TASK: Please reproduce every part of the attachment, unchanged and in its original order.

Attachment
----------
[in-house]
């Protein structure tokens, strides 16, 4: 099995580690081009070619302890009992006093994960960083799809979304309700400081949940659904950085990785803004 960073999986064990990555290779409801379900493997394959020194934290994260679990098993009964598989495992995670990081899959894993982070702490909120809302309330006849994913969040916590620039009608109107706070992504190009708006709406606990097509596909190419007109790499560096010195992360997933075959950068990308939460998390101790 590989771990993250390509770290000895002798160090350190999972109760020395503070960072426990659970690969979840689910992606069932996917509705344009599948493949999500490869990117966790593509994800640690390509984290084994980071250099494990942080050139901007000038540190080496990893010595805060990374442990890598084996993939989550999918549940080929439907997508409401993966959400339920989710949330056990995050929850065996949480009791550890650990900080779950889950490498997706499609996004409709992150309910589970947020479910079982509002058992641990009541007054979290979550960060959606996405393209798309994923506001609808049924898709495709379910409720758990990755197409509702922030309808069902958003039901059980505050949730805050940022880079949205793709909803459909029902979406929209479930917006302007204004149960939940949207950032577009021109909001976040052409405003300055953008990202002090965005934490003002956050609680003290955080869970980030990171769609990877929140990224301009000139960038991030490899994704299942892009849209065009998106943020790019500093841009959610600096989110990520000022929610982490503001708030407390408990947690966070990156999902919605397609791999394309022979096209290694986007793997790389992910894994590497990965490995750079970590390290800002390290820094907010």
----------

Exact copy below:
[in-house]
């Protein structure tokens, strides 16, 4: 099995580690081009070619302890009992006093994960960083799809979304309700400081949940659904950085990785803004 960073999986064990990555290779409801379900493997394959020194934290994260679990098993009964598989495992995670990081899959894993982070702490909120809302309330006849994913969040916590620039009608109107706070992504190009708006709406606990097509596909190419007109790499560096010195992360997933075959950068990308939460998390101790 590989771990993250390509770290000895002798160090350190999972109760020395503070960072426990659970690969979840689910992606069932996917509705344009599948493949999500490869990117966790593509994800640690390509984290084994980071250099494990942080050139901007000038540190080496990893010595805060990374442990890598084996993939989550999918549940080929439907997508409401993966959400339920989710949330056990995050929850065996949480009791550890650990900080779950889950490498997706499609996004409709992150309910589970947020479910079982509002058992641990009541007054979290979550960060959606996405393209798309994923506001609808049924898709495709379910409720758990990755197409509702922030309808069902958003039901059980505050949730805050940022880079949205793709909803459909029902979406929209479930917006302007204004149960939940949207950032577009021109909001976040052409405003300055953008990202002090965005934490003002956050609680003290955080869970980030990171769609990877929140990224301009000139960038991030490899994704299942892009849209065009998106943020790019500093841009959610600096989110990520000022929610982490503001708030407390408990947690966070990156999902919605397609791999394309022979096209290694986007793997790389992910894994590497990965490995750079970590390290800002390290820094907010």